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MLS opportunity lost: Once again, no simultaneous kickoffs for final match day

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Yet another MLS final weekend is about come and go and, again, we can pick up an infuriated pen and mark this one down under “Opportunity Lost.”

The league misses so, so much by not having simultaneous kickoffs on the final weekend of play.

In fact, since Major League Soccer is divided into conferences, the league would stand to register a double-word score on this one. Eastern Conference on Saturday, all games kicking off at the same time. And then Western Conference on Sunday, same deal, all games kicking off at once.

The drama is potentially brilliant. Potentially even game-changing for the league, if managed properly, with exposure maximized.

Soccer fans in this country were just treated to tense and dramatic theater that can unfold thanks to simultaneous kickoffs. The final night of CONCACAF qualifying, with something on all three matches, was sensationally memorable stuff. And that’s with the United States only being peripherally involved!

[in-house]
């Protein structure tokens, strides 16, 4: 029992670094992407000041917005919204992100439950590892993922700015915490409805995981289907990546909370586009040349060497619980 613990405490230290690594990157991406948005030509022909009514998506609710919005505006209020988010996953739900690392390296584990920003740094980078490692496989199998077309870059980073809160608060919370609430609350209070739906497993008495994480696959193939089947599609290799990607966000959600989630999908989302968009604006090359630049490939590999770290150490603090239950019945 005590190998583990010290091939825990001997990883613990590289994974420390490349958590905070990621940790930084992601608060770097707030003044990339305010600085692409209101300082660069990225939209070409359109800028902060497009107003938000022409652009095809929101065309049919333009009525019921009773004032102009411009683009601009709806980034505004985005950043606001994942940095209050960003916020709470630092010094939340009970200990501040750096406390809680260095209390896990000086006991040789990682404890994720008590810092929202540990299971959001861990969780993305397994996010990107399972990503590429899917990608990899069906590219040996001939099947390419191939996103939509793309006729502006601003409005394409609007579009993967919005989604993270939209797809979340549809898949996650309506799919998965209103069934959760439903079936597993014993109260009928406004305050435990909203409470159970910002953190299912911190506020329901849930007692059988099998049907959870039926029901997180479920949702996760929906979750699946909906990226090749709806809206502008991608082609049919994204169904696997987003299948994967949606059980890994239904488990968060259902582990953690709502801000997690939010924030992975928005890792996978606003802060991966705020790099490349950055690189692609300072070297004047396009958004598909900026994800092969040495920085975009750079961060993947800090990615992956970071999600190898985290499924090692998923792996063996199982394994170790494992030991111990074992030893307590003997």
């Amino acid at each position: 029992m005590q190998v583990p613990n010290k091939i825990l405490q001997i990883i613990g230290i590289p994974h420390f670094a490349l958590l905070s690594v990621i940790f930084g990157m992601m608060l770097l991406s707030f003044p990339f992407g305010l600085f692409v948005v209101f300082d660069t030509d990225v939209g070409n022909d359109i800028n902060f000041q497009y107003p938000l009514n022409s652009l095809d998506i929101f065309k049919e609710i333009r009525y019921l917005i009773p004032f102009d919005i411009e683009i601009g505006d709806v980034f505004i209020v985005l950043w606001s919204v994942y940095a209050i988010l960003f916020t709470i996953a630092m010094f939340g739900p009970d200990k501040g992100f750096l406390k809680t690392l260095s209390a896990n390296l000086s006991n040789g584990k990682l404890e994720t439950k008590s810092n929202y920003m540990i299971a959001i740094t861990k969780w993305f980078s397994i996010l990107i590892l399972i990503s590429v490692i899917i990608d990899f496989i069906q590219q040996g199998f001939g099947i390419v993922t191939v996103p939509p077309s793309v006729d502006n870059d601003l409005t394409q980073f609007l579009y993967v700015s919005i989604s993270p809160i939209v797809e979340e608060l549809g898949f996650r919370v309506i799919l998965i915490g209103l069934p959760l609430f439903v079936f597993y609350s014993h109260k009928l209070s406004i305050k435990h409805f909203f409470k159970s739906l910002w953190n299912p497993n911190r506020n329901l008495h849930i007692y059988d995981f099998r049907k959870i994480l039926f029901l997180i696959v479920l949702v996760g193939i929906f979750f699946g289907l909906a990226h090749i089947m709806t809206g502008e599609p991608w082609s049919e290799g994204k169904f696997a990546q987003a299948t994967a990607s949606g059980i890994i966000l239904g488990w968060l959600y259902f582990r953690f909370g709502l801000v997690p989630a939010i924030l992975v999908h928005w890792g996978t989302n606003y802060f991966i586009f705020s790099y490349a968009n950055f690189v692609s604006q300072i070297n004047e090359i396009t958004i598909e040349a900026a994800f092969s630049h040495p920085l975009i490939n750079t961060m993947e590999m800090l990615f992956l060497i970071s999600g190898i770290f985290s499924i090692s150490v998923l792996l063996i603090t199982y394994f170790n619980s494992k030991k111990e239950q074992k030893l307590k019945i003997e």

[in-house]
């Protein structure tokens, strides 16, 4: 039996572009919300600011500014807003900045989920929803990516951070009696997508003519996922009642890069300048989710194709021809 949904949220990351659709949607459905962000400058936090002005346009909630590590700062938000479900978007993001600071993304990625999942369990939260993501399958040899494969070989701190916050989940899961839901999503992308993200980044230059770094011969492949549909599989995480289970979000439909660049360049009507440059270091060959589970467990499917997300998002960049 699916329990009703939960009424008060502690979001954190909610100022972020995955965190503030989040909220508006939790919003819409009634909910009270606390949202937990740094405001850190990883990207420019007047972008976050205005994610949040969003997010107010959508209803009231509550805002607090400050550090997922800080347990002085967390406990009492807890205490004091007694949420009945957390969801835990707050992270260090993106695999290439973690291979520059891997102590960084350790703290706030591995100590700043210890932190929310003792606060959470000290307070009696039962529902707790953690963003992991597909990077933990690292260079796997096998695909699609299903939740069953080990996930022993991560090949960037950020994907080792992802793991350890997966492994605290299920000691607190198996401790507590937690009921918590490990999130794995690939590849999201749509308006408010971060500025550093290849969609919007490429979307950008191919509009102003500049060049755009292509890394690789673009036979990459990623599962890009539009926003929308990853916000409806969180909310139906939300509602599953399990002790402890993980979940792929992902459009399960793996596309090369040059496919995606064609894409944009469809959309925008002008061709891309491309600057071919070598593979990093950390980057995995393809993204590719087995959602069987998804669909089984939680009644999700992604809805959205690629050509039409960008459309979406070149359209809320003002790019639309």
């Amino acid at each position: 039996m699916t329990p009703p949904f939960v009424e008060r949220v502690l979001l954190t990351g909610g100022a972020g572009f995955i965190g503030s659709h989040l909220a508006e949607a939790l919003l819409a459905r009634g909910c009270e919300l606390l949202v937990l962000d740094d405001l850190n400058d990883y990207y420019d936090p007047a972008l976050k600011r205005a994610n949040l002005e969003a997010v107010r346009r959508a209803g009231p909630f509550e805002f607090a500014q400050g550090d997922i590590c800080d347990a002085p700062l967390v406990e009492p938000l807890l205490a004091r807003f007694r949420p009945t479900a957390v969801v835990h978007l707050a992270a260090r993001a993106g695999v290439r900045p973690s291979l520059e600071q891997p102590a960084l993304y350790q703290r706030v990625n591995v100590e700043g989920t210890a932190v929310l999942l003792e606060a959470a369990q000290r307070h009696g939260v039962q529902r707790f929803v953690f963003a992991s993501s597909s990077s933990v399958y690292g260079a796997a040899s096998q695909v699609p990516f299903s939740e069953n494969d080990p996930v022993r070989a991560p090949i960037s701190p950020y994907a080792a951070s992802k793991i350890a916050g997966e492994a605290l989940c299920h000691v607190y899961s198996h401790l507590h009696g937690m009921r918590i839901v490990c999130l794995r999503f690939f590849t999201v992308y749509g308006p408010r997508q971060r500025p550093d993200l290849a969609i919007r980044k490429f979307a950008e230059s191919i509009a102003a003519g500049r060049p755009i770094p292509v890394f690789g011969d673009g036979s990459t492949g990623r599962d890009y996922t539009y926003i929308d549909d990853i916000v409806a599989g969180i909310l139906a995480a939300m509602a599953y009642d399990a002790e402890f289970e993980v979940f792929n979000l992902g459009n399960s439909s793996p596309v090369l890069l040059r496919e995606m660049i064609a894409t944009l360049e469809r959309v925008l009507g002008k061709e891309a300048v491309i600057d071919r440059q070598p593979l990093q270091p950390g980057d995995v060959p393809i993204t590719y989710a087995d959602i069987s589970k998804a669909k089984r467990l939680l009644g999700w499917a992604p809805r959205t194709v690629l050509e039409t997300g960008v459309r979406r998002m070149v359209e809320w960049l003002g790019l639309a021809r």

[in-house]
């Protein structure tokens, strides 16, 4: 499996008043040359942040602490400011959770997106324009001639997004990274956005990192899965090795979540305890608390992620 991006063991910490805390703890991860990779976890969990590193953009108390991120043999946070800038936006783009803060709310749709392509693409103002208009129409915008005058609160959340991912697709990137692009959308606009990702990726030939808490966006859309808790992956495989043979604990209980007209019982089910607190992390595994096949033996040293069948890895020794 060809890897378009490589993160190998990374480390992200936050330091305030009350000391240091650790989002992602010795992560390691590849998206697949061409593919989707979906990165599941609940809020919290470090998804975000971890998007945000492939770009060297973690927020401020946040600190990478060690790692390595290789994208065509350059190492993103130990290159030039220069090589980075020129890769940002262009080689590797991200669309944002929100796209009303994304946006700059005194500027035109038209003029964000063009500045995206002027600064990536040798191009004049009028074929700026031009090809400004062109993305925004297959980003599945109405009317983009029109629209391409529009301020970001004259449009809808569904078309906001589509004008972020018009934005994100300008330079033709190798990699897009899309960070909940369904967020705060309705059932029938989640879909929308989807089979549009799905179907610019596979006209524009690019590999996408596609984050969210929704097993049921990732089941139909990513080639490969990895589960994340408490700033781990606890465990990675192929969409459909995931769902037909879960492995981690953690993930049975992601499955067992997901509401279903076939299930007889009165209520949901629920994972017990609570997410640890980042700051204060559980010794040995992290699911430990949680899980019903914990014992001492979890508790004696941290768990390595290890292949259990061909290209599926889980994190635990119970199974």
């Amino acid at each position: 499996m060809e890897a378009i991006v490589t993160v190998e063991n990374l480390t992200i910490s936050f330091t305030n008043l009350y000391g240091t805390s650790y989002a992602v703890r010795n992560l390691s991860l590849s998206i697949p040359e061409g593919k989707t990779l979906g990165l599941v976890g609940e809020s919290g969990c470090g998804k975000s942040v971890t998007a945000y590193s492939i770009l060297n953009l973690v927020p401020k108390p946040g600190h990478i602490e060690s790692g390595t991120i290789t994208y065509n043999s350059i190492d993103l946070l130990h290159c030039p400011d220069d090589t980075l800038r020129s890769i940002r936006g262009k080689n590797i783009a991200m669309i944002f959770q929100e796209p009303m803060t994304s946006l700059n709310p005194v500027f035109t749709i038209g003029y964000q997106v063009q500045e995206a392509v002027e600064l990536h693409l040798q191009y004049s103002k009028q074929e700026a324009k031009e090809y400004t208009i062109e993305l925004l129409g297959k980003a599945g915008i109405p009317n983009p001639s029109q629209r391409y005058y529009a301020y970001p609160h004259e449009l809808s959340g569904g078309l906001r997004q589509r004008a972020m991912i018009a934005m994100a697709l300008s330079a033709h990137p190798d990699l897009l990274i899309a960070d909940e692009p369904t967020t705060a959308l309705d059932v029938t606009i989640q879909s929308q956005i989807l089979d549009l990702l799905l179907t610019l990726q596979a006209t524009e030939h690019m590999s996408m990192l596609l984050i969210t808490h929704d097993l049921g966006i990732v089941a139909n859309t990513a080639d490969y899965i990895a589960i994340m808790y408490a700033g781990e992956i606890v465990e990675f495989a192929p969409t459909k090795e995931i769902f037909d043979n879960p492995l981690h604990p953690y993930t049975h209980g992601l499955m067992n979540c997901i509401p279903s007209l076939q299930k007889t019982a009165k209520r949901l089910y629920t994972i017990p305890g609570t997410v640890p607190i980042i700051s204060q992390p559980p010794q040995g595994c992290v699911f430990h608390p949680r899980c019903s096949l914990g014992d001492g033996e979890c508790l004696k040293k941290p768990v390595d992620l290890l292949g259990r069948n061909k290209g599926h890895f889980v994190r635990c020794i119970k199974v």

Look at the games this weekend:

Five games in Round 35 are clashing of Eastern Conference clubs, and every single one will tell something about the playoffs. Foremost, between Montreal, Chicago, New England and Houston, one member of that nervous foursome is not going to make it. Plus, there’s New York and Sporting Kansas City still angling for Supporters Shield and the Eastern regular season championship (not to mention the best shot at hosting MLS Cup.)

That’s drama – and that’s potential exposure Major League Soccer cannot buy!

Things are decided in the West as for who is going to the 2013 playoffs – but potential positioning is all over the place.

And yet, like every year, game times are all over the place, spread over several hours. Sigh.

Why? It mostly comes down to this: small thinking. It’s small thinking for a league whose “Think Big!” time has arrived.